An actuating lever 106 of non-electric material is bonded to the diaphragm 105, preferably in its center along the area of contact shown in FIG. 1, so that it is constrained to move exactly as the center of the diaphragm moves. The lever 106 is pivotably supported by a pin 111 or the like, extended between the side walls of the housing 103 so as to be leak-proof. The lever 106 has two lateral extensions 106a and 106b, at its free end, which are used to engage corresponding areas of electrical contacts 109 and 110 respectively. These two contacts are fastened to the housing 103 by means of connecting screws 112 and 114, and the former being visible in FIG. 1. Lhese screws, although air-tight, provide electrical connection to and from the contacts 109, 110 in conjunction with a common ground wire to be described hereunder.
Both contacts 109 and 110 are flexible and normally in electrical contact with a contact bar 108 extended between the sides of the housing with one end extended outside the housing and terminating in a contact post 113 (see FIG. 2). In normal operation, both circuits are completed or closed. When the diaphragm is pushed inward, to the left as shown in FIG. 1, because the air within the tire is sufficiently pressurized, contact will be made between contact bar 108 on the one hand, and both of the contacts 109, 110, on the other, to indicate a predetermined pressure condition.
When the internal tire pressure drops, the diaphragm 105 moves outward, pulling lever 106 with it. When the lateral extension 106a engages the contact 109 it moves the contact out of touch with contact bar 108, thus breaking the first circuit, to give a "warning" signal.
If the tire pressure continues to fall, the extent of the movement of the lever increases, and now the extension 106b hits the contact 110, which is sufficiently bent to be engaged at a later point in the movement of the lever 106 than the extension engages the contact 109. When the extension 106b engages the contact 110, it is lifted off the contact bar 108 breaking the second circuit to sound a "danger" signal. It will thus be understood that a two-level contact arrangement is provided, the movement of the diaphragm outward under decreasing tire pressure as viewed in FIG. 1, interrupting first the circuit of contact 109, and then the circuit of contact 110, in both instances with respect to the contact bar 108, which will first give the "warning" signal to indicate something is going wrong with tire pressure, and finally a "danger" singal as a final admonition that tire pressure must be corrected to avoid an accident. When more air is put into the tire, the diaphragm 105 and lever 106 return to normal, and contacts 109 and 110 move back into engagement with the contact bar 108.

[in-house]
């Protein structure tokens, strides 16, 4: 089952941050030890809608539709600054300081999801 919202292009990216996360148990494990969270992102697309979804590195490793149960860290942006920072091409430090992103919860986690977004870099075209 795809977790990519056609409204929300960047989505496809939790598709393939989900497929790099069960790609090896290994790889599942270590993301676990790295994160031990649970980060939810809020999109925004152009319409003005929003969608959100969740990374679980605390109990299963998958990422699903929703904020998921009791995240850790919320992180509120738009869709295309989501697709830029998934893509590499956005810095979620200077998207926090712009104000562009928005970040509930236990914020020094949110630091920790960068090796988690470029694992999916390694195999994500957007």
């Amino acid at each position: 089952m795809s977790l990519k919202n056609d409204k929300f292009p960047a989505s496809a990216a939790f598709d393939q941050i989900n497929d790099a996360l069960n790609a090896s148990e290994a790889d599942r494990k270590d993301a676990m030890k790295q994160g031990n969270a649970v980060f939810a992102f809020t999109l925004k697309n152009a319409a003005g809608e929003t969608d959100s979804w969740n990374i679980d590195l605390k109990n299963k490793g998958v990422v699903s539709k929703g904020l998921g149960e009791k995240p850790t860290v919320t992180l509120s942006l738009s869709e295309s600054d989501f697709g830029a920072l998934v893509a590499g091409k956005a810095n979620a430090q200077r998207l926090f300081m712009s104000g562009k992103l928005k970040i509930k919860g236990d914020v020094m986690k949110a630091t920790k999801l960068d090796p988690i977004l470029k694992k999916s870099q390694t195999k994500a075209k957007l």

The sensor 102 also has a means to indicate when the tire is over-inflated to sound a "danger" signal. Extended between the side walls of the housing 103 is a stop 107 of non-electric material. Under normal tire pressure, the contacts 109 and 110 rest on the stop 107 and on the contact bar 108 as shown in FIG. 1. The lever 106 is provided with a second set of lateral extensions 106c and 106d. These extensions 106c and 106d, under normal inflation of the tire, merely engage the contacts 109 and 110 on the face opposite the face that will be engaged by the contacts 106a and 106b upon outward movement of the diaphragm 105 and lever 106 and substantially midway between the stop 107 and the pivot pin 11.
When over-inflation of the tire occurs with the parts in the normal position shown in FIG. 1, the diaphragm 105 and the lever 106 move inward. Immediately, the lateral extensions 106c and 106d push on the contacts 109 and 110 and flex them in unison about the adjacent corner of the stop 107. This flexing causes the free ends of the contacts 109 and 110 to move out of contact with the contact bar 108 breaking the two circuits, and causing the "warning" alarm to be initiated. When the internal pressure of the tire is reduced to normal, the diaphragm 105 and lever 106 move outward permitting the contacts 109 and 110 to flex back to their normal positions in engagement with the contact bar 108.
The stop 107 also serves to prevent excessive movement of the contacts 109 and 110, the lever 106 and the diaphragm 105 under excessive tire pressure.
It will be seen that the electrical terminal 112 has a wire attached to it, the terminals 113 and 114 also having respective wires. The connection of these wires are to other cooperating structure (not shown) with which the invention operates.
The air mass sensor 102 is mounted within the tire to counteract the gravity forces exerted by the rotation of the tire.
Temperature variations within the confines of the tire are compensated by the gas mass within the sensor 102. Obviously, the temperature conditions existing external to the sensor and within the confines of the tire would almost equal the temperature conditions within the sensor. Therefore pressure variations corresponding to temperature conditions are almost identical within the confines of the tire and the internal air mass of the sensor